An evening cruise to watch the sunset or do a little stargazing can be an unforgettable experience. But navigating home can be challenging. Everything looks different in the dark, and it can be easy to lose your way or hit an obstacle you just can’t see.
To make it home safely, follow these guidelines:
Before you head out, find out what the nighttime speed limit is in your area. Once you’re underway, if you feel you need to go slower than the limit, that’s certainly OK. Going slower at night just makes sense. After all, you can’t easily see the landmarks you need to navigate, and underwater or floating debris can be next to invisible. Safety first!
If you don’t know what the combinations of red, green and white lights mean, you shouldn’t be driving a boat at night. These lights help you know if a boat is coming toward you, moving away, or crossing your course - and which direction it’s going. Access your state or US Coast Guard resources to learn more, but a good rule of thumb is that if you see a red light, stop. That boat has the right-of-way.
It’s easy for your pontoon to be a party on the water. And most of the time, that’s OK. But when you’re piloting your boat at night, it’s important you’re able to concentrate. So make sure any lights on the boat (NOT your navigation lights) are dimmed, look over the windshield so you can reduce glare, and turn down the stereo.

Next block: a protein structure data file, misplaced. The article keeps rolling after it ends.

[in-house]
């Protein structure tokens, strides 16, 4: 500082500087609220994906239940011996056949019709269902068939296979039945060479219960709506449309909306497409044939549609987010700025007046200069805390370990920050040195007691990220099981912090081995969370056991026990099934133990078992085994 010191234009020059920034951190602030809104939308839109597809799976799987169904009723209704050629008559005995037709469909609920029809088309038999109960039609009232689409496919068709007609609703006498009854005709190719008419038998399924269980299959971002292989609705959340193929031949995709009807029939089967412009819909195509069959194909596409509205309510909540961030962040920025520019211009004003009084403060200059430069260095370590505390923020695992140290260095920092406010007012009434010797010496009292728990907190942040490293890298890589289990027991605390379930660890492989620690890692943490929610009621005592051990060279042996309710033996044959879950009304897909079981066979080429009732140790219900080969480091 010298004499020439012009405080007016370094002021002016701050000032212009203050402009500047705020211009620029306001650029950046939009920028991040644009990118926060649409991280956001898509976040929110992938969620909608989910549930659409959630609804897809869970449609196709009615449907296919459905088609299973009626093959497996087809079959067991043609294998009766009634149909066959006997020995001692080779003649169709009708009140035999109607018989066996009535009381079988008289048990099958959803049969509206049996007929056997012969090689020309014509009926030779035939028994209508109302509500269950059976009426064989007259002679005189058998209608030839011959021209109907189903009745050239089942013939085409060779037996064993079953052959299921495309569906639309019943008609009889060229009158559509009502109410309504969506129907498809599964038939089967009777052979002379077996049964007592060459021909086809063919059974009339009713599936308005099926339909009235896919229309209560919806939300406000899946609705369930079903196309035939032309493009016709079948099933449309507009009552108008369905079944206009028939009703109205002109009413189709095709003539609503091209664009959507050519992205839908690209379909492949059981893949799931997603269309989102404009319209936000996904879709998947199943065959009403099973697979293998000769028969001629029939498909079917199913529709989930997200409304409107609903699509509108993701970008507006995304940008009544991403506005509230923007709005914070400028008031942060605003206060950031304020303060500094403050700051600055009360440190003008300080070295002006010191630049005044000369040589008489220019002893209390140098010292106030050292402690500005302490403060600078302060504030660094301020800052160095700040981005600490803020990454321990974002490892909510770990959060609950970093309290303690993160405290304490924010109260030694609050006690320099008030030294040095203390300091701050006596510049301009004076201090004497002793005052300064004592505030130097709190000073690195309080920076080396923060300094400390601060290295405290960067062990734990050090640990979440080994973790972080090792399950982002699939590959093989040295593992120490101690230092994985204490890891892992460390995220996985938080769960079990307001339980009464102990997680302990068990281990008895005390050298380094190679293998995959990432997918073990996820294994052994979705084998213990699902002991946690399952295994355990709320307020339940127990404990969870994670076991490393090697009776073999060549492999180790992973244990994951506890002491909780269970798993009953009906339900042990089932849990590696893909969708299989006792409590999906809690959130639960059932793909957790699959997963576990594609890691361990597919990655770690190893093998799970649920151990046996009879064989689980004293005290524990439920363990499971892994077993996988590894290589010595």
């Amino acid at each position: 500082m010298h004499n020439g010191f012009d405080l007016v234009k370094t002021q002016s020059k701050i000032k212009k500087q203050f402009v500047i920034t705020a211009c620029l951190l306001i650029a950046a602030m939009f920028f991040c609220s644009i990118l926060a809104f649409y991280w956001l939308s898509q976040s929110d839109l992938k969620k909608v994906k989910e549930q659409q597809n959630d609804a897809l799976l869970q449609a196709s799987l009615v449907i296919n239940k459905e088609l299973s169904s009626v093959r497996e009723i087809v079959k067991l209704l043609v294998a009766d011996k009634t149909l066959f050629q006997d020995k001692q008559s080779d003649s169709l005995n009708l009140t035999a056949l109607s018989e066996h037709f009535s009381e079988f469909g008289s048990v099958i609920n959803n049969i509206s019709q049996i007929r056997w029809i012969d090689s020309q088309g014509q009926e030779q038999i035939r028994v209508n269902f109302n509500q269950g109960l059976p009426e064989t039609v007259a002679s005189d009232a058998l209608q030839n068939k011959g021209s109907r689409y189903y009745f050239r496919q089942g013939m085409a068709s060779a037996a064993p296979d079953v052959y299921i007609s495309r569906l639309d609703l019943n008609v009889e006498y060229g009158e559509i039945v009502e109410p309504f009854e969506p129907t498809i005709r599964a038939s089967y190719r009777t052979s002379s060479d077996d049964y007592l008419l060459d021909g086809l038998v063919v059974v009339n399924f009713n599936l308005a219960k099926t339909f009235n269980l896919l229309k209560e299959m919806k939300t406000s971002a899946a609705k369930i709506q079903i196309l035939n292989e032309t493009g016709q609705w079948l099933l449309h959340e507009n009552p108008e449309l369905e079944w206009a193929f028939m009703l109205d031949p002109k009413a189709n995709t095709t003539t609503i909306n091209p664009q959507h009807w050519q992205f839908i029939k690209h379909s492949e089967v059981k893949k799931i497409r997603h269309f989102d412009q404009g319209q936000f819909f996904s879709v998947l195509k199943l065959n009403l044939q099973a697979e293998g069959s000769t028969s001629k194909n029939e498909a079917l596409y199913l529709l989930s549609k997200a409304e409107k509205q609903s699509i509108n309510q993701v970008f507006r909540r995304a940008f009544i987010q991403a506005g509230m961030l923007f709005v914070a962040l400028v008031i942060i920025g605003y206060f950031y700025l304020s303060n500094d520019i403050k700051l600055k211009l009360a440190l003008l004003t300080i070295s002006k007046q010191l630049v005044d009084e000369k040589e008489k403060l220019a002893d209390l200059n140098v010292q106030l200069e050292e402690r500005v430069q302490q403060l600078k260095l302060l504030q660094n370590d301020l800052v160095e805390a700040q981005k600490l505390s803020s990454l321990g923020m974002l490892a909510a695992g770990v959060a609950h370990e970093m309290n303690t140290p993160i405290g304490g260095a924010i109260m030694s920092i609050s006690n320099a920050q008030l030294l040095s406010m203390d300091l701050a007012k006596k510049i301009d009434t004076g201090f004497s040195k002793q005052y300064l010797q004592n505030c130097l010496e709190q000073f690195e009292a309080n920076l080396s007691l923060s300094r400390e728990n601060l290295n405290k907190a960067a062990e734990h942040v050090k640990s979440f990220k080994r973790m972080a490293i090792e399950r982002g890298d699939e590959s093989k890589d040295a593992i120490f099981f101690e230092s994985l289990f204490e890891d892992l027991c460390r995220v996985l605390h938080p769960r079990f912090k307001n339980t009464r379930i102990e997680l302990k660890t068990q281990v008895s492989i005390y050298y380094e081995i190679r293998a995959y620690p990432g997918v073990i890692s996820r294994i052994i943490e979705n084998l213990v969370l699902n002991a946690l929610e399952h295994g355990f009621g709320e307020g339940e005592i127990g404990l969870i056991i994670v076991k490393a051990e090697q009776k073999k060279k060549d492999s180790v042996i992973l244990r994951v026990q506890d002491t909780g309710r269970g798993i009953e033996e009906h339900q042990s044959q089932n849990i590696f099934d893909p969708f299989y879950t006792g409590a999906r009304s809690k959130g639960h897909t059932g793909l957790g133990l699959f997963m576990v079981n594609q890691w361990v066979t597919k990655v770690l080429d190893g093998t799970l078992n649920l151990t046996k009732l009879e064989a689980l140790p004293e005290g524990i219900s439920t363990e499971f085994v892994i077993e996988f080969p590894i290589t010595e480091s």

Your first trip on a waterway should never be at night. If you’re at a new place, go out during the day first and take a compass with you. Make note of the direction you travel. Or, go high-tech and use a GPS system to drop a pin at your dock or boat launch. That will make it much easier to find your way back after dark, when everything looks the same.
By following these simple steps, you can enjoy fun on the water any time of day.